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# Adversarial Search - PowerPoint PPT Presentation

Adversarial Search Chapter 6 Section 1 – 4 Games vs. search problems "Unpredictable" opponent  specifying a move for every possible opponent reply Time limits  unlikely to find goal, must approximate Solutions Search problems: a path Games: a strategy But how?

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Presentation Transcript

Chapter 6

Section 1 – 4

Games vs. search problems
• "Unpredictable" opponent  specifying a move for every possible opponent reply
• Time limits  unlikely to find goal, must approximate
• Solutions
• Search problems: a path
• Games: a strategy
• But how?
Minimax
• Perfect play for deterministic games
• Idea: choose move to position with highest minimax value = best achievable payoff against best play
• E.g., 2-ply game:
Properties of minimax
• Complete? Yes (if tree is finite)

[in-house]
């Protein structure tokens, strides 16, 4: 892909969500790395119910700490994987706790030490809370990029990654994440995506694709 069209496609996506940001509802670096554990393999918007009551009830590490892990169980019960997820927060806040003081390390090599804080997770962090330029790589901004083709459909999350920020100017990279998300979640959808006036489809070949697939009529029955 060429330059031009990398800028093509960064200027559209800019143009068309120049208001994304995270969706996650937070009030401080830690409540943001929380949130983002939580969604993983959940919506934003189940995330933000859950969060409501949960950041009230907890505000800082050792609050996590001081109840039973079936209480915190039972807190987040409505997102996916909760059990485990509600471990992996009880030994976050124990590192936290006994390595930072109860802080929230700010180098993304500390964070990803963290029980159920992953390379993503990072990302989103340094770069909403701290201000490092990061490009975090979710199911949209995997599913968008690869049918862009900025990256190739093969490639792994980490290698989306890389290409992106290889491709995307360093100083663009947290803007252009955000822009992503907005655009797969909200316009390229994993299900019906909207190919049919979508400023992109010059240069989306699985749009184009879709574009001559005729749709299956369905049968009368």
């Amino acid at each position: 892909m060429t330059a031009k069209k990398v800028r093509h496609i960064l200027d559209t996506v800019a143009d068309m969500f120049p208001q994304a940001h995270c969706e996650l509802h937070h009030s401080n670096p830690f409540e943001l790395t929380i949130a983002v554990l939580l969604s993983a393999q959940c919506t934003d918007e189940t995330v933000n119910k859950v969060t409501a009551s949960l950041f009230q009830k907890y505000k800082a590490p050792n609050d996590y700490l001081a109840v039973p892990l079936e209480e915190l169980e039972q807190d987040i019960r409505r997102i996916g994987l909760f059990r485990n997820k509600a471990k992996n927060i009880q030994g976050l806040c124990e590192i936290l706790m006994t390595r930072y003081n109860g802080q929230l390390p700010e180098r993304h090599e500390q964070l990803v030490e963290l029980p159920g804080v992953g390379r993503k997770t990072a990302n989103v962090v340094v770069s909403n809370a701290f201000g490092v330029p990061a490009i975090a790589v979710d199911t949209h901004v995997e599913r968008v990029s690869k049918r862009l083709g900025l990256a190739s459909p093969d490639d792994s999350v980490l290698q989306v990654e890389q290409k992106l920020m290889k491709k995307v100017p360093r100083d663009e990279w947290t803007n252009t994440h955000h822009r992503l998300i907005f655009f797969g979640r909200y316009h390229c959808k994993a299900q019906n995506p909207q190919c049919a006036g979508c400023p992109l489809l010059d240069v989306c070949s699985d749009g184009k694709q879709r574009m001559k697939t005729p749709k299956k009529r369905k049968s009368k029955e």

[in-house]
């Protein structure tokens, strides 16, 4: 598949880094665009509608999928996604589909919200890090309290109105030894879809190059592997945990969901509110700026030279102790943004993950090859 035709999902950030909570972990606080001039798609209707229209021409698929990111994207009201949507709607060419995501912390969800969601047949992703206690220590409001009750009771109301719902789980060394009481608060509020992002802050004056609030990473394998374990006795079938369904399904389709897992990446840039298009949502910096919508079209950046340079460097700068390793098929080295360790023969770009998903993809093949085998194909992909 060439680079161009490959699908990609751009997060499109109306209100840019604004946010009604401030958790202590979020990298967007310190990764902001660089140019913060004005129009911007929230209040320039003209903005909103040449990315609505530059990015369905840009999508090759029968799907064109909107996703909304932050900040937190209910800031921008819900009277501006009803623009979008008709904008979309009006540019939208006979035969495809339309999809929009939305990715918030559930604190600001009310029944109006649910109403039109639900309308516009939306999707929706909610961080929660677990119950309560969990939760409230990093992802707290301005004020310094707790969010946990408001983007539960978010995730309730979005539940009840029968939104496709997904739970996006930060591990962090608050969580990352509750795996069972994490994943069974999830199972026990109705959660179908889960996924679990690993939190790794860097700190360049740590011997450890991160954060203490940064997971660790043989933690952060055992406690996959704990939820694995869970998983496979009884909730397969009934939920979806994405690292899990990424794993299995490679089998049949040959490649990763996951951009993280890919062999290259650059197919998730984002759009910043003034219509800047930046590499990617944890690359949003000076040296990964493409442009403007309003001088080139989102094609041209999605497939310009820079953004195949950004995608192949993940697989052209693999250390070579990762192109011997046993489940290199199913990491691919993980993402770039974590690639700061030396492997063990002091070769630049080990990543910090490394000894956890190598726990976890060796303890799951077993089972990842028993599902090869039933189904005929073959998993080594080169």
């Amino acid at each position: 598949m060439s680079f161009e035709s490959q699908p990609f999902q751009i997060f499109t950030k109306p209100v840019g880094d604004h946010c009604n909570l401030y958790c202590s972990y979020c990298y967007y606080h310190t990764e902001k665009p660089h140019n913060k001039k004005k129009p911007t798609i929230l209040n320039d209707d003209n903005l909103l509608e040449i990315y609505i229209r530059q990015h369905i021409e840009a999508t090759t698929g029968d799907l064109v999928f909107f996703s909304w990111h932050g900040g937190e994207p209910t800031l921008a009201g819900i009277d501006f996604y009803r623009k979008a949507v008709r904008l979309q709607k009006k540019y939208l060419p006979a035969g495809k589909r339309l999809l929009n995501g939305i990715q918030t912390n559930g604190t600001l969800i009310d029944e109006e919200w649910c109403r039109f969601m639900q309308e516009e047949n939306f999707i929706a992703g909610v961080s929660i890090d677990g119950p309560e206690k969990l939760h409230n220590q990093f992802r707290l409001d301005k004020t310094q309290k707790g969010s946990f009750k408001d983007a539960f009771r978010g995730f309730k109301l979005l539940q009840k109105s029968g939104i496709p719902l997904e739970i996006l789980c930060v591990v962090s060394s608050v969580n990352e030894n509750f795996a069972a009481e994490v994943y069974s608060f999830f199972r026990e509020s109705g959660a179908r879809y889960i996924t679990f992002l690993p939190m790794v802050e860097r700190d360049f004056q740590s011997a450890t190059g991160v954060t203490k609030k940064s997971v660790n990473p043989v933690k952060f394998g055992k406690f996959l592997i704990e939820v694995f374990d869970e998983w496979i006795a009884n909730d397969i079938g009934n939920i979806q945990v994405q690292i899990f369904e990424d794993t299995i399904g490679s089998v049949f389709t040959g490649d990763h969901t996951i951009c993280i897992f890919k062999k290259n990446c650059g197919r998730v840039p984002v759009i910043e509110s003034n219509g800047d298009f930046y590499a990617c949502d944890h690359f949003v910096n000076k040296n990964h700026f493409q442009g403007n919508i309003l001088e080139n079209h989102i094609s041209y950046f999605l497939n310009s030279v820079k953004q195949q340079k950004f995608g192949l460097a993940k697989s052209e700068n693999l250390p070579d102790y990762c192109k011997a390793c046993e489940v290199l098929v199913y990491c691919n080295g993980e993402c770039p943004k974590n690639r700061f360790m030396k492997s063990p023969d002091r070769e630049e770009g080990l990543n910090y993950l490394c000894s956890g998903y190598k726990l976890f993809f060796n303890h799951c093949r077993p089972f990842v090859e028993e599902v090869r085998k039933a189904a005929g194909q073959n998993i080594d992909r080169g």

• Optimal? Yes (against an optimal opponent)
• Time complexity? O(bm)
• Space complexity? O(bm) (depth-first exploration)
• For chess, b ≈ 35, m ≈100 for "reasonable" games exact solution completely infeasible
Properties of α-β
• Pruning does not affect final result
• Good move ordering improves effectiveness of pruning
• With "perfect ordering," time complexity = O(bm/2)
• A simple example of the value of reasoning about which computations are relevant (a form of meta-reasoning)
Resource limits

Suppose we have 100 secs, explore 104 nodes/sec106nodes per move

Standard approach:

• cutoff test:

e.g., depth limit (perhaps add quiescence search)

Explore nonquiescent positions further until quiescence

• evaluation function

= estimated desirability of position

Evaluation functions
• For chess, typically linear weighted sum of features

Eval(s) = w1 f1(s) + w2 f2(s) + … + wn fn(s)

• e.g., w1 = 9 with

f1(s) = (number of white queens) – (number of black queens), etc.

Cutting off search

MinimaxCutoff is identical to MinimaxValue except

• Terminal? is replaced by Cutoff?
• Utility is replaced by Eval

Does it work in practice?

bm = 106, b=35  m=4

4-step lookahead is a hopeless chess player!

• 4-step ≈ human novice
• 8-step ≈ typical PC, human master
• 12-step ≈ Deep Blue, Kasparov